by Scot Aubrey

With summer finally here, I look forward to slipping in my waders, stepping into a river, and casting my fly rod in search of that trophy fish. But before I do, I always go through a list of things to prepare me for success. I check the local regulations and consult the local guides and experts to see where the fish are and what they are biting. Armed with knowledge, it is left up to me to identify the specific fish (usually German brown or rainbow trout) I want to cast and catch.

Landlords across the country are going to be facing a similar situation this fall as the eviction moratorium looks to be ending soon. You will be casting into an ever-expanding pool of potential tenants and, as a landlord, you want a tenant that wants YOUR house, not just any house. A tenant who just wants any house, in a year when the lease is up, will be ready for any other house. A tenant who wants YOUR house will become a valuable business partner and stay there for years.

One of the best methods for helping you find the perfect tenant for your property sounds mysterious but is quite simple and straight-forward; a key word, which might be a specific word or phrase you place in your listings that you request they use when they respond to your listing. With the increased number of online rental platforms available to you, using a key word in your listings will help you in the following ways:

What is a ‘Key Word’?

Your key word should be something that you use to emphasize specific features or requirements of your property. They may include things like the property characteristics, availability date, smoking policy, length of lease, or anything else you want to highlight as important to you. A word of caution to avoid any words or phrasing that would indicate discrimination or violation of protected class. A phrase like “Please acknowledge in your showing request that you understand this property does not allow pets” is a perfect example of a key word.

Where Do I Place a Key Word?

David Pickron, President of Rent Perfect, discussed this at length on a recent podcast (which can be found on He advises that landlords place their key word in one of the last two sentences of the listing to find candidates that are responsible enough to read the entire listing, and not just hit “apply” to every possible property that comes across their view. When fishing it is critical to present your fly to the fish you are trying to catch, otherwise you are just fishing water. By having the right fly presented in the right way to attract the attention of the fish, you exponentially increase the odds of attracting the fish you want to catch. The same reasoning applies as you are trying to identify a responsible, attentive tenant for your property. If you have a potential tenant that reads an entire listing and sees your key word that says, “I will not respond to your request to view the property unless you acknowledge that this property is not available until July 1.” When 20 potential tenants request a showing of the property and only two of them respond with the required key word/phrase, I am only going to show the property to those two people. This attention to detail from a tenant signals that they will also read the entire lease and understand the relationship we are creating, which saves me a lot of time in showing the property to the 18 other people who would be happy with any property.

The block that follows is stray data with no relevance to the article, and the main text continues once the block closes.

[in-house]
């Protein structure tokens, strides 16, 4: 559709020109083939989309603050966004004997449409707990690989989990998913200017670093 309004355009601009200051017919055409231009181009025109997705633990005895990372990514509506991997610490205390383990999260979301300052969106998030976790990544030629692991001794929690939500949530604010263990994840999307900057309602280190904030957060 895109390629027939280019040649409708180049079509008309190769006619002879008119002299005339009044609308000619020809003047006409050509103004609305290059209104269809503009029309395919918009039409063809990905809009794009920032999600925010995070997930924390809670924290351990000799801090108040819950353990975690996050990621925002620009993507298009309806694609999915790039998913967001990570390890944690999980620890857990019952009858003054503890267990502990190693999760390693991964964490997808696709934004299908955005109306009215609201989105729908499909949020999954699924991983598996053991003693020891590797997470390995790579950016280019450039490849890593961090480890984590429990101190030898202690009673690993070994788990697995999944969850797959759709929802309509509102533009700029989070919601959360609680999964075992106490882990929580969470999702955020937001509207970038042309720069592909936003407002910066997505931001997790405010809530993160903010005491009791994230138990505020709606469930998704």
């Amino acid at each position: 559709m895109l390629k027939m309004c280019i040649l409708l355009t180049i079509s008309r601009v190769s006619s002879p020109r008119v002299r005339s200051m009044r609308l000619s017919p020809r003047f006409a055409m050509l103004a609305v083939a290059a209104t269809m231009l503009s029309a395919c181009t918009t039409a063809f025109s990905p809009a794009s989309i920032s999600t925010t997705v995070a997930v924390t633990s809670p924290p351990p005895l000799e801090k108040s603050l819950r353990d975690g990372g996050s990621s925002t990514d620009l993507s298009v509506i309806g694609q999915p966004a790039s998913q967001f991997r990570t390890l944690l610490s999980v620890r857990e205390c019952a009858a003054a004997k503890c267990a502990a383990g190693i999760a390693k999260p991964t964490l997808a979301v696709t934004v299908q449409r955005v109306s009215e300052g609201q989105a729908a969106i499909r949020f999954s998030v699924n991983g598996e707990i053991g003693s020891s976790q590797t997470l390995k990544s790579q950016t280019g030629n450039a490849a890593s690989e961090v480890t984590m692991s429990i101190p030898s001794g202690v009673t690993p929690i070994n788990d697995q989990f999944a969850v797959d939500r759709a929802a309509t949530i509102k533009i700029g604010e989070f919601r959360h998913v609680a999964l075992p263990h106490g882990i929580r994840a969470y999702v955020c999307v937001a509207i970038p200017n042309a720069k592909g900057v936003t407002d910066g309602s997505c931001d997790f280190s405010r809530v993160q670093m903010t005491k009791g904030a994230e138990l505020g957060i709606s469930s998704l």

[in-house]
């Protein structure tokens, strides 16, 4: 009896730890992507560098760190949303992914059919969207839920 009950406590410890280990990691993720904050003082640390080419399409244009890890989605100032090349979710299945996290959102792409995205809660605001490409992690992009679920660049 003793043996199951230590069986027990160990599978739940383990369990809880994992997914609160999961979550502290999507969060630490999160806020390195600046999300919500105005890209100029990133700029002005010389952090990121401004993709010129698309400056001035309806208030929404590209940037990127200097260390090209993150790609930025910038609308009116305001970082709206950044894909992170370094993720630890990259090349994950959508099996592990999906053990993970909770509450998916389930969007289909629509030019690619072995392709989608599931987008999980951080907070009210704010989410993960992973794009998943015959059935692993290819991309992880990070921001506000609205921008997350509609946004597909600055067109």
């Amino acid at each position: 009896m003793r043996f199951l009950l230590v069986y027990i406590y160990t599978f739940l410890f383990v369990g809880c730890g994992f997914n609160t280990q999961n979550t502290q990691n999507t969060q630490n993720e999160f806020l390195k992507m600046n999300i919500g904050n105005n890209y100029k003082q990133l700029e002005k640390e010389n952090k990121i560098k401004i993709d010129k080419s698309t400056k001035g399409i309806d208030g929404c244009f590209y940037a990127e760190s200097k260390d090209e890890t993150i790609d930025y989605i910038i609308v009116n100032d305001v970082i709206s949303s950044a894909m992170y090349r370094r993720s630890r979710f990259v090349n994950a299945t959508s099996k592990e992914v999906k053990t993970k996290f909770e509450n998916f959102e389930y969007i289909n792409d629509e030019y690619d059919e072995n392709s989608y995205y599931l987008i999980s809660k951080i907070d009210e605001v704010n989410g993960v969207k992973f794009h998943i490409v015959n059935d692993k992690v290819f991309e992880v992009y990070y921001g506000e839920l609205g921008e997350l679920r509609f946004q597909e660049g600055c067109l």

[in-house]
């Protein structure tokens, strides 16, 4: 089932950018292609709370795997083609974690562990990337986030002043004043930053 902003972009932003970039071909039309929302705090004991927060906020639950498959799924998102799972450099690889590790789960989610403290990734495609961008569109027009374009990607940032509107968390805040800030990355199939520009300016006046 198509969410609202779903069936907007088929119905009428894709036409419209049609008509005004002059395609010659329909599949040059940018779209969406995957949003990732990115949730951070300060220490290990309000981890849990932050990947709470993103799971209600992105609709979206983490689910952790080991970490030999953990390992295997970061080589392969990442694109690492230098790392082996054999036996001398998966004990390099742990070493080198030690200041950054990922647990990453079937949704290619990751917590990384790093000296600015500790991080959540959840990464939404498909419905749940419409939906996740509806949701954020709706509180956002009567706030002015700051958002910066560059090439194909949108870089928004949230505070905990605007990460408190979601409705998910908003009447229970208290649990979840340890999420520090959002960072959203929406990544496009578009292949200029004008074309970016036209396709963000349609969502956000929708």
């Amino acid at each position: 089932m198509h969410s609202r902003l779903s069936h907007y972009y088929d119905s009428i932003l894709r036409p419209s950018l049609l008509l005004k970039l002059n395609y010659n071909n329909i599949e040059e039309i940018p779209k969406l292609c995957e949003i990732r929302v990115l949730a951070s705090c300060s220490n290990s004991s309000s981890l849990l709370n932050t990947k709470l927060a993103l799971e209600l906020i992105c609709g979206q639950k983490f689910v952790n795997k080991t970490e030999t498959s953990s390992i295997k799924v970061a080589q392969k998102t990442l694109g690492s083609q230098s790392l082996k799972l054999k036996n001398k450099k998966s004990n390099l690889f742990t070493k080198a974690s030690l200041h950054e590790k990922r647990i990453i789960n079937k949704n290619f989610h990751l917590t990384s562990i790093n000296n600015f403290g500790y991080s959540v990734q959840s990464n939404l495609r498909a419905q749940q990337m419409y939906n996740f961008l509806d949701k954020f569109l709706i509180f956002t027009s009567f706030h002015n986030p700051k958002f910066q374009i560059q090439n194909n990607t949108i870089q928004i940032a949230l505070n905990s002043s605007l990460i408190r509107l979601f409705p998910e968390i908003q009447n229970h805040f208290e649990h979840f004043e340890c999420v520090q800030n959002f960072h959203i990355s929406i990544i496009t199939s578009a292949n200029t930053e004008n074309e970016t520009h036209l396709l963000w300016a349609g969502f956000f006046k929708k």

A Key Word Saves You Time!

Whether you are a full-time landlord or have a single property, time equals money, and showing the property and reviewing applications can be extremely time-consuming. Using a key word is just one way to prescreen applicants and free your time up for those individuals that are truly interested specifically in your property. With several of the rental property platforms in the market today, an applicant can pay a monthly fee and submit their application as many times as they want. If you’ve ever found yourself responding to an applicant inquiry only to have the applicant, ask, “now which property is yours,” chances are they have applied all over town and will take any property that comes along. This person doesn’t want your house, they want a house, and they are not the business partner you are looking to have for the next five years.

Imagine how frustrated you would be if you planned a trip to catch cutthroat trout and showed up only to find that in addition to trout, the game warden had also stocked catfish, carp and bluegill. In the next few months, the places we go to find potential tenants will be flooded with all sorts of applicants, and likely many of them will have been recently evicted. By tools we train on, you can make sure that the tenant you put into your property is the business partner worth $120,000 that you are fishing for.